Lawsuits accusing Starbucks of putting too much ice in iced coffee and too much foam in lattes top the U.S. Chamber Institute for Legal Reform’s (ILR) survey of the Top Ten Most Ridiculous Lawsuits of 2016. ILR also released a highlight video running down each lawsuit on the list.
“While some of these lawsuits will draw laughs, they are a cringe-worthy reminder that America’s legal system is being abused to target large and small businesses, universities and even respected non-profit charities,” said ILR President Lisa A. Rickard. “While each of these lawsuits is ridiculous in its own way, the combined list highlights how this practice has run amok.”
The Top Ten Most Ridiculous Lawsuits of 2016 were chosen from the year’s ten most popular stories featured on FacesOfLawsuitAbuse.org, and then ranked according to a national Google Consumer Survey of 5,000 consumers across America. That survey was conducted November 16-18, 2016.
The Top Ten Most Ridiculous Lawsuits of 2016:
- Starbucks feels the heat from two abusive lawsuits (IL and CA) alleging to little coffee and too much ice.
- Court tosses lawsuit over lip balm left in tube (CA).
- Woman walks into a ladder while ‘engrossed’ in her cellphone; jury awards her $161,000 (GA).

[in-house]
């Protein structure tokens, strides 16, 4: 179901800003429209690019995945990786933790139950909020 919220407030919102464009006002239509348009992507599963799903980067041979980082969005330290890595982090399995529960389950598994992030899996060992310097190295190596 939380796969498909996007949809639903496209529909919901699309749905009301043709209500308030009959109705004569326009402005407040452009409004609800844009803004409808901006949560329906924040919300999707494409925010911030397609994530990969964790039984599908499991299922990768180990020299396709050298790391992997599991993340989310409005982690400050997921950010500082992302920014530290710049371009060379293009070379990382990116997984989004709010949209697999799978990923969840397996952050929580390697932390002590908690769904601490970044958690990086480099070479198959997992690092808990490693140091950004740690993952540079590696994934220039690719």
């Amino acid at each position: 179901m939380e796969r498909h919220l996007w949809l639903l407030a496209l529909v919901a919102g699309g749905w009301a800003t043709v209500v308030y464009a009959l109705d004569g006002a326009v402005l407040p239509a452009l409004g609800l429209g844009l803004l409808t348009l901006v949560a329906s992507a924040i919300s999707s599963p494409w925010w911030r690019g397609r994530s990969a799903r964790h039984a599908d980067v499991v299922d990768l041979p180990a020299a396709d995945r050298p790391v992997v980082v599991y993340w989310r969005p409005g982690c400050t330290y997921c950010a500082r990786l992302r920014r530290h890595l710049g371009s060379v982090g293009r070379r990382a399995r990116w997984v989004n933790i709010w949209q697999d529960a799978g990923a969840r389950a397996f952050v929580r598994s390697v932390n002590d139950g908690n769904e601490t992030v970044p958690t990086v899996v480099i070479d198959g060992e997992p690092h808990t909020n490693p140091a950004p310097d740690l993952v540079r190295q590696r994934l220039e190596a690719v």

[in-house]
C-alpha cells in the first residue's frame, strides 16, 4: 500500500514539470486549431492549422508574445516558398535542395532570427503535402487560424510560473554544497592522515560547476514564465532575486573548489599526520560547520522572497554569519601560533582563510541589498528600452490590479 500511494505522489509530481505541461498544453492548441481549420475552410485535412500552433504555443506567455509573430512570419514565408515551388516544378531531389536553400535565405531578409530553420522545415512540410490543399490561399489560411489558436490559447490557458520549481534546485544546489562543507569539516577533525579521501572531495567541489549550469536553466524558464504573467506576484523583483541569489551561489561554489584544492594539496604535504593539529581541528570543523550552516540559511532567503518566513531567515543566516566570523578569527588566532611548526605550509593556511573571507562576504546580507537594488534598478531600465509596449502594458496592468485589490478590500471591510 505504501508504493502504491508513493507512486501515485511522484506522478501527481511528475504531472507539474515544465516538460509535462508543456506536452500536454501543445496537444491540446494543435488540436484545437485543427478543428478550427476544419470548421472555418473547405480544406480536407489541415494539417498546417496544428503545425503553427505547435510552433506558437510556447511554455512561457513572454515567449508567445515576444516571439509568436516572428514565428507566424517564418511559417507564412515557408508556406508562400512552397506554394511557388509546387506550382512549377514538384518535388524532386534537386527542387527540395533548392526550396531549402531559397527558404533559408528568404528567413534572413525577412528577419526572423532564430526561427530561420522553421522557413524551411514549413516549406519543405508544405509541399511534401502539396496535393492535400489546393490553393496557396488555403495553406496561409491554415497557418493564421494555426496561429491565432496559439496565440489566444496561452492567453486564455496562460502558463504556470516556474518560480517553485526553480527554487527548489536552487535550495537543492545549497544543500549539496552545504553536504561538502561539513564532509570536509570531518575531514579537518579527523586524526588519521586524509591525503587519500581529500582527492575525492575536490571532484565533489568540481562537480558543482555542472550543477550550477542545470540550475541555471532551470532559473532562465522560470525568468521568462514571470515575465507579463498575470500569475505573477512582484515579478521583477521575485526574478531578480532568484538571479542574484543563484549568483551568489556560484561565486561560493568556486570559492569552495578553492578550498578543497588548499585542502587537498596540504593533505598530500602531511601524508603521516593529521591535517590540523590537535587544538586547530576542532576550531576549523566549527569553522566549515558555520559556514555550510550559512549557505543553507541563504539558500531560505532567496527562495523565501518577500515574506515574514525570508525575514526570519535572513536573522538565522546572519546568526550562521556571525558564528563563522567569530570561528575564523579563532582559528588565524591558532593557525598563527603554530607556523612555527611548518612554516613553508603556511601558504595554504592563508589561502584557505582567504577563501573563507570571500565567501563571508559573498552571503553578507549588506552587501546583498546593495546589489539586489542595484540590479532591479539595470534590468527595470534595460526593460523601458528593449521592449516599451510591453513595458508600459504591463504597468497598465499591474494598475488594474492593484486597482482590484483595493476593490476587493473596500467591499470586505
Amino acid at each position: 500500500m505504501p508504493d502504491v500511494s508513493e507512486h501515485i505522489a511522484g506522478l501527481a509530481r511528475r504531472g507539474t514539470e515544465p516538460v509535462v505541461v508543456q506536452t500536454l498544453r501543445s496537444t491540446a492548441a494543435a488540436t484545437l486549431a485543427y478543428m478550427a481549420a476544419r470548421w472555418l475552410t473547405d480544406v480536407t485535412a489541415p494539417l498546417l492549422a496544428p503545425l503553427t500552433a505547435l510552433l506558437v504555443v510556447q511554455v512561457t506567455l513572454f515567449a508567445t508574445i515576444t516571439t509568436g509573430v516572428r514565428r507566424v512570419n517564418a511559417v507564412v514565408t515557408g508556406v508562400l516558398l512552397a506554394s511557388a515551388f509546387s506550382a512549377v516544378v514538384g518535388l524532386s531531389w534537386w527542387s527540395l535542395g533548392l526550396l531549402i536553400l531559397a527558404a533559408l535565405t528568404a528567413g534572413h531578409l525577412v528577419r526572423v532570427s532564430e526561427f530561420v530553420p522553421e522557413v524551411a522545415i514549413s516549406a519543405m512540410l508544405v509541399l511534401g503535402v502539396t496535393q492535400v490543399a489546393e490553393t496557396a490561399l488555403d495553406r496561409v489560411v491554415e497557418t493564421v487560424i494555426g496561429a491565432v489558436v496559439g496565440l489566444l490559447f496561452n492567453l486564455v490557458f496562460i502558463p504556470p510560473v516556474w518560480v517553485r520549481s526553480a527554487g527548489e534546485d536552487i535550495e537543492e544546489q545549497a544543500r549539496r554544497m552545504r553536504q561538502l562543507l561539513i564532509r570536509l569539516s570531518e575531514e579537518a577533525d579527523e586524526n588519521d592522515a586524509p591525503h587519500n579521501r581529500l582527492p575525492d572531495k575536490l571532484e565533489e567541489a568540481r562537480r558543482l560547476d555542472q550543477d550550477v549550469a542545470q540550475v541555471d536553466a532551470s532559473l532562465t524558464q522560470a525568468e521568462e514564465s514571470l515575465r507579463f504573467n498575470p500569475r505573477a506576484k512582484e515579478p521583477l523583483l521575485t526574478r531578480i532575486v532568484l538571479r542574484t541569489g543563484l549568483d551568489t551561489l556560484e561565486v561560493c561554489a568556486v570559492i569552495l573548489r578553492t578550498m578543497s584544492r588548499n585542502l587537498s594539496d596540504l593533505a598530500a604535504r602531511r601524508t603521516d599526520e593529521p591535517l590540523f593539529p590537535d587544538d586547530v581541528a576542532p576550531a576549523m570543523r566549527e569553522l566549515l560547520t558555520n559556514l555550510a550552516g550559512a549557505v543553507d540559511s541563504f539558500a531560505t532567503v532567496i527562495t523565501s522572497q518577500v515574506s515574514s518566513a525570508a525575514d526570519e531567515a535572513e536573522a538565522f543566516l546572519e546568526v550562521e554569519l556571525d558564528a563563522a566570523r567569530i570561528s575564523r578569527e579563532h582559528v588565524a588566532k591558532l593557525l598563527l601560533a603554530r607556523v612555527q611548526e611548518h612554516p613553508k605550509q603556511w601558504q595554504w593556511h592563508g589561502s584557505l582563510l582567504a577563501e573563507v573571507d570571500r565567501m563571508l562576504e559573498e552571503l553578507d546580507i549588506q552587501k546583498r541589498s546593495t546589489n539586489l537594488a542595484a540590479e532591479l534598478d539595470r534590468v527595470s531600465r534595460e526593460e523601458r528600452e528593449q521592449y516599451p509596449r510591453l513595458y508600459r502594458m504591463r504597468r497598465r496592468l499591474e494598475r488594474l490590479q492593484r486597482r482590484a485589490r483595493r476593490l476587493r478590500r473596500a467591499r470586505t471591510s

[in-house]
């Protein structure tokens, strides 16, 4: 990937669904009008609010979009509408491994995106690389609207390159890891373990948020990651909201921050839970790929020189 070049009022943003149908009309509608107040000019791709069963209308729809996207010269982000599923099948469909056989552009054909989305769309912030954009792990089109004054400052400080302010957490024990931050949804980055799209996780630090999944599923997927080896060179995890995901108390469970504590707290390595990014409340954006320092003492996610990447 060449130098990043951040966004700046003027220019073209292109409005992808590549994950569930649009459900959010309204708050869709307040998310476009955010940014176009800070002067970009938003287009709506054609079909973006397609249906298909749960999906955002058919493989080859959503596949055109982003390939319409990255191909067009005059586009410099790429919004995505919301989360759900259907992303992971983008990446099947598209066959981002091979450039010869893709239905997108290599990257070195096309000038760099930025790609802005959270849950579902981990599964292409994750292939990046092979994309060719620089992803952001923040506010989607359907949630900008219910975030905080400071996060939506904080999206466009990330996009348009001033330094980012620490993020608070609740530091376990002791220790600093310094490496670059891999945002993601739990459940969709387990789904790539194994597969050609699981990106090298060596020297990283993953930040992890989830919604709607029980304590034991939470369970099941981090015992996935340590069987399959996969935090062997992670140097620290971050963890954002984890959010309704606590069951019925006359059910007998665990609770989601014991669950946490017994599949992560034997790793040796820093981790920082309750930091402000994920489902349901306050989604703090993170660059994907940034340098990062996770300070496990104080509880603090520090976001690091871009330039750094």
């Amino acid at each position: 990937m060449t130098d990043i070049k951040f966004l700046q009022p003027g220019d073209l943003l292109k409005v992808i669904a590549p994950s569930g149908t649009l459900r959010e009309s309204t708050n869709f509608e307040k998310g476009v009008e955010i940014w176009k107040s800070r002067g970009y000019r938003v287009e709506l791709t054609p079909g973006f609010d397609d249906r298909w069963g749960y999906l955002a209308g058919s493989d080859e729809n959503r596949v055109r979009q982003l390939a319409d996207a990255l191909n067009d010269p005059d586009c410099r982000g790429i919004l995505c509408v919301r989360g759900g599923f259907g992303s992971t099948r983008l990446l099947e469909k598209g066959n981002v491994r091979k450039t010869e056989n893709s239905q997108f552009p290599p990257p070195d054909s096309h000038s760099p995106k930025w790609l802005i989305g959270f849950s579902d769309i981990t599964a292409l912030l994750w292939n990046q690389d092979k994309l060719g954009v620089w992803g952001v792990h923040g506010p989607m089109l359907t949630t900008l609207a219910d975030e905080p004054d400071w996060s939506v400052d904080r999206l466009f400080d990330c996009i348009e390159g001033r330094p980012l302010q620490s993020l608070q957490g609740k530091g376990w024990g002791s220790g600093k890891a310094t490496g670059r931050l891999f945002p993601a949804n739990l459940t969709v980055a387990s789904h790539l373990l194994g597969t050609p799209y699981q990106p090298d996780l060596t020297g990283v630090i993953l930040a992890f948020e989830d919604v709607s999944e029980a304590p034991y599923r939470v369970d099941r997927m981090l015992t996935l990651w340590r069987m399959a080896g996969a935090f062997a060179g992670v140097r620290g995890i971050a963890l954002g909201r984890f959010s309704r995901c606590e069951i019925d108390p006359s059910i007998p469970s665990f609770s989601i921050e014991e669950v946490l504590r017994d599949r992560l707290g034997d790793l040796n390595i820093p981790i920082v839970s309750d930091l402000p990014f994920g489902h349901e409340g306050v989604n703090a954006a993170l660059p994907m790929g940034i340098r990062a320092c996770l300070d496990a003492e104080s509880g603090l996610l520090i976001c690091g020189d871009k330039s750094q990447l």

- Monkey business coming to ninth circuit, courtesy of PETA (CA) in case of who owns copyright of selfie taken by a monkey.
- MasterCard blasts ‘baseless’ lawsuit over its ‘stand up to cancer’ fundraising promotion (NJ).
- Lawsuit turns $40 printer sale on Craigslist into $30,000 in damages (MA) in case filed by prolific litigant.
- SoulCycle rider alleges injury to sue trendy indoor cycling outfit (CA).
- Hot Air: Man sues Nebraska Cornhuskers to end balloon release (NE) cited as unsafe.
- Mom and son sue over SAT typo that gave students extra test time (NJ).
- Business owner fights back against overzealous government prosecutors alleging — and wins (MN).
The Faces of Lawsuit Abuse campaign is ILR’s public awareness effort created to highlight absurd and ridiculous lawsuits filed against businesses, families and communities across America.
ILR seeks to promote civil justice reform through legislative, political, judicial, and educational activities at the global, national, state, and local levels.
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